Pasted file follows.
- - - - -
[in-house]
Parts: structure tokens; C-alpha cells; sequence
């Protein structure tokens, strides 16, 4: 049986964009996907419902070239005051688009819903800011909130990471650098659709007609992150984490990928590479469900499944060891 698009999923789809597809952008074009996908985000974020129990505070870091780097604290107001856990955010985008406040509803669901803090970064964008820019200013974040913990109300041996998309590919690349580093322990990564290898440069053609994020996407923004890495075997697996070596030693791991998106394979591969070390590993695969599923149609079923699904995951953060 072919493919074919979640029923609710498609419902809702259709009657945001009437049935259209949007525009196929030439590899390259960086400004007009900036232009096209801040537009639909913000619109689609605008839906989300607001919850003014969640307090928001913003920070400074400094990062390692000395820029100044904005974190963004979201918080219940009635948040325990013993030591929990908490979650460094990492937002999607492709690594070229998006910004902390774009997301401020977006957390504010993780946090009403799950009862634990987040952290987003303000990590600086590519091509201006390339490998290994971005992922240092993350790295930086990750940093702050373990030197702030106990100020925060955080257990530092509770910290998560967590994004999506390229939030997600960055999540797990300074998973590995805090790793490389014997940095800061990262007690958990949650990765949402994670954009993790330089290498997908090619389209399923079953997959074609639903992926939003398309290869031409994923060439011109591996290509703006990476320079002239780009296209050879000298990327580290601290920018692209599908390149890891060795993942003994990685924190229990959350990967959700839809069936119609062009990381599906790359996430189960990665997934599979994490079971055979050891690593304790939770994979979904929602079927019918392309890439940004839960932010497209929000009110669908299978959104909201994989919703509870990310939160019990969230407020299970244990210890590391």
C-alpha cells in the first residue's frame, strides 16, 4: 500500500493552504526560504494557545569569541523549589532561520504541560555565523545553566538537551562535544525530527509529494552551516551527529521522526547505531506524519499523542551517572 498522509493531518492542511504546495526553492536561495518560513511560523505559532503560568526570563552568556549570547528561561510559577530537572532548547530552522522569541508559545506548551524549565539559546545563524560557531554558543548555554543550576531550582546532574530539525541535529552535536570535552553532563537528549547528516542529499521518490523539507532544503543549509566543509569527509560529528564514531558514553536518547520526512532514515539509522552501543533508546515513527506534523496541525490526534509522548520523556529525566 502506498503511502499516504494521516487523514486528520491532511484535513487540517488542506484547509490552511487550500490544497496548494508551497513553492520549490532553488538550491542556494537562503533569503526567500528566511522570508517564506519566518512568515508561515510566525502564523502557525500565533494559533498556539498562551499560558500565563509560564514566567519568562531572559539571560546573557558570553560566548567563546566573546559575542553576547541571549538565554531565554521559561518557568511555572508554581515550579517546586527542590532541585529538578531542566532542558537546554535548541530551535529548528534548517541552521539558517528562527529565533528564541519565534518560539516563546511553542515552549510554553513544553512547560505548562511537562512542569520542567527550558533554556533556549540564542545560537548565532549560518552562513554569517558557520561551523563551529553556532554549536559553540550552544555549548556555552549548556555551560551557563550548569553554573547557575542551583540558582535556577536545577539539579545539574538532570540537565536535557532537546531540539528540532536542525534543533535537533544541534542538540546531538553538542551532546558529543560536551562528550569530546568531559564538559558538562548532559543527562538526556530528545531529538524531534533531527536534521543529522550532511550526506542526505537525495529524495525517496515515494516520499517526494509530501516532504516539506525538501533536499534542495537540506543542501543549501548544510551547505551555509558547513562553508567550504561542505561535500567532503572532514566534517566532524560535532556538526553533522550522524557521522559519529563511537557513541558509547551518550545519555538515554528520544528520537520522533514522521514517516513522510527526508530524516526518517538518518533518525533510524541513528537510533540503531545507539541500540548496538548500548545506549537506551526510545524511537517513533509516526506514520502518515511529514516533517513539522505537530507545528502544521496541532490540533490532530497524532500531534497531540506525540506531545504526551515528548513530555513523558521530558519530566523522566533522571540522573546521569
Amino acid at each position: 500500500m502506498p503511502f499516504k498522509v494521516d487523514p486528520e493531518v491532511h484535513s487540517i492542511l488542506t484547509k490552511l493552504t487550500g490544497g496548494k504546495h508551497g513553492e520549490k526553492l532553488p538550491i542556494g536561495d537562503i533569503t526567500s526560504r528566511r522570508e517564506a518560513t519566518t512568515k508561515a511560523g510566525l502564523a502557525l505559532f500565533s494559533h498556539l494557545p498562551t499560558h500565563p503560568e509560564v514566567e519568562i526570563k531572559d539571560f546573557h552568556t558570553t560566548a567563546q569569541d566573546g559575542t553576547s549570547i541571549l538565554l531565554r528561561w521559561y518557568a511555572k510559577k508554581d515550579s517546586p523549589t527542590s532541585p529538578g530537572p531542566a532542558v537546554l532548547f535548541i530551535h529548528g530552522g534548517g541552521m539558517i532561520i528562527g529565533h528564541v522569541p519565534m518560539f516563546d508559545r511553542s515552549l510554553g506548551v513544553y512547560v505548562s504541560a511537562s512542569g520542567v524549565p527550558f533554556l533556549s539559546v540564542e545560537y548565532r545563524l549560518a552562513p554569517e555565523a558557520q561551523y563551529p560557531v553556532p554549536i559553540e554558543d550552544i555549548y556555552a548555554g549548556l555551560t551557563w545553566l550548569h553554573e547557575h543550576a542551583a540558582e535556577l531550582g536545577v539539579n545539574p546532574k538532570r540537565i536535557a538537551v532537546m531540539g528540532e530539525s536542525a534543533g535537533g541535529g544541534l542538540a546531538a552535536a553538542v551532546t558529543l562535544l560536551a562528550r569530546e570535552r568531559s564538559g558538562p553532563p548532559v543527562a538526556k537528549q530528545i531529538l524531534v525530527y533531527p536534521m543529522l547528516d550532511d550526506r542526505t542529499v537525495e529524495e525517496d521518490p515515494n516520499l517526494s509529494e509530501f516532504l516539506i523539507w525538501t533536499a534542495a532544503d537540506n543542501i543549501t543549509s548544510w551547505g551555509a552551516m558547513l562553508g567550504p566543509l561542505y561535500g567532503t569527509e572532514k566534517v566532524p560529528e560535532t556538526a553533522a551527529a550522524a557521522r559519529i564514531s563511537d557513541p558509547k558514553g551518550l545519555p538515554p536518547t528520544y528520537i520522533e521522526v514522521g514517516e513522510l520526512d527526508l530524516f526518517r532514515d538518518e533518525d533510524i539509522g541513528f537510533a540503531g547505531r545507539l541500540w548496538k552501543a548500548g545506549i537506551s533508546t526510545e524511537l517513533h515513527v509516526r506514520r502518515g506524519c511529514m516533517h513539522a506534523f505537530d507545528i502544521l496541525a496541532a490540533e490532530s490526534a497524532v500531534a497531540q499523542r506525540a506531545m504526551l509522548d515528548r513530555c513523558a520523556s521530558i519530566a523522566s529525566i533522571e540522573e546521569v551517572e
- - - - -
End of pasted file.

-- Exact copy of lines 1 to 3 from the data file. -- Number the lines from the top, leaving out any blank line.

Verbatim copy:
[in-house]
Parts: structure tokens; C-alpha cells; sequence
């Protein structure tokens, strides 16, 4: 049986964009996907419902070239005051688009819903800011909130990471650098659709007609992150984490990928590479469900499944060891 698009999923789809597809952008074009996908985000974020129990505070870091780097604290107001856990955010985008406040509803669901803090970064964008820019200013974040913990109300041996998309590919690349580093322990990564290898440069053609994020996407923004890495075997697996070596030693791991998106394979591969070390590993695969599923149609079923699904995951953060 072919493919074919979640029923609710498609419902809702259709009657945001009437049935259209949007525009196929030439590899390259960086400004007009900036232009096209801040537009639909913000619109689609605008839906989300607001919850003014969640307090928001913003920070400074400094990062390692000395820029100044904005974190963004979201918080219940009635948040325990013993030591929990908490979650460094990492937002999607492709690594070229998006910004902390774009997301401020977006957390504010993780946090009403799950009862634990987040952290987003303000990590600086590519091509201006390339490998290994971005992922240092993350790295930086990750940093702050373990030197702030106990100020925060955080257990530092509770910290998560967590994004999506390229939030997600960055999540797990300074998973590995805090790793490389014997940095800061990262007690958990949650990765949402994670954009993790330089290498997908090619389209399923079953997959074609639903992926939003398309290869031409994923060439011109591996290509703006990476320079002239780009296209050879000298990327580290601290920018692209599908390149890891060795993942003994990685924190229990959350990967959700839809069936119609062009990381599906790359996430189960990665997934599979994490079971055979050891690593304790939770994979979904929602079927019918392309890439940004839960932010497209929000009110669908299978959104909201994989919703509870990310939160019990969230407020299970244990210890590391």